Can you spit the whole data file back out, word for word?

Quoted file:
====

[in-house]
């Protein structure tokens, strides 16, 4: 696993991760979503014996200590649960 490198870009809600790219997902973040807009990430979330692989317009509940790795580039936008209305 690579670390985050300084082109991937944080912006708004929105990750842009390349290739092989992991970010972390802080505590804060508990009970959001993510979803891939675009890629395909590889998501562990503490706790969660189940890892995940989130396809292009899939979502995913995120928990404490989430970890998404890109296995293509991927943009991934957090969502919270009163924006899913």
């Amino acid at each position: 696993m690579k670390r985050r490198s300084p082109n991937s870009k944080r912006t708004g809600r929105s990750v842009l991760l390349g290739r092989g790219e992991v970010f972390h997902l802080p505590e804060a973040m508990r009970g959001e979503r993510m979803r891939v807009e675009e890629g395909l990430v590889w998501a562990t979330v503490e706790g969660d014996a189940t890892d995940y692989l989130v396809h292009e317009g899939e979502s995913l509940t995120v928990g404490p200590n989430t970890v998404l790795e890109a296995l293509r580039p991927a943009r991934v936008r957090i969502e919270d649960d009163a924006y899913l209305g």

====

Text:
[in-house]
């Protein structure tokens, strides 16, 4: 696993991760979503014996200590649960 490198870009809600790219997902973040807009990430979330692989317009509940790795580039936008209305 690579670390985050300084082109991937944080912006708004929105990750842009390349290739092989992991970010972390802080505590804060508990009970959001993510979803891939675009890629395909590889998501562990503490706790969660189940890892995940989130396809292009899939979502995913995120928990404490989430970890998404890109296995293509991927943009991934957090969502919270009163924006899913």
């Amino acid at each position: 696993m690579k670390r985050r490198s300084p082109n991937s870009k944080r912006t708004g809600r929105s990750v842009l991760l390349g290739r092989g790219e992991v970010f972390h997902l802080p505590e804060a973040m508990r009970g959001e979503r993510m979803r891939v807009e675009e890629g395909l990430v590889w998501a562990t979330v503490e706790g969660d014996a189940t890892d995940y692989l989130v396809h292009e317009g899939e979502s995913l509940t995120v928990g404490p200590n989430t970890v998404l790795e890109a296995l293509r580039p991927a943009r991934v936008r957090i969502e919270d649960d009163a924006y899913l209305g």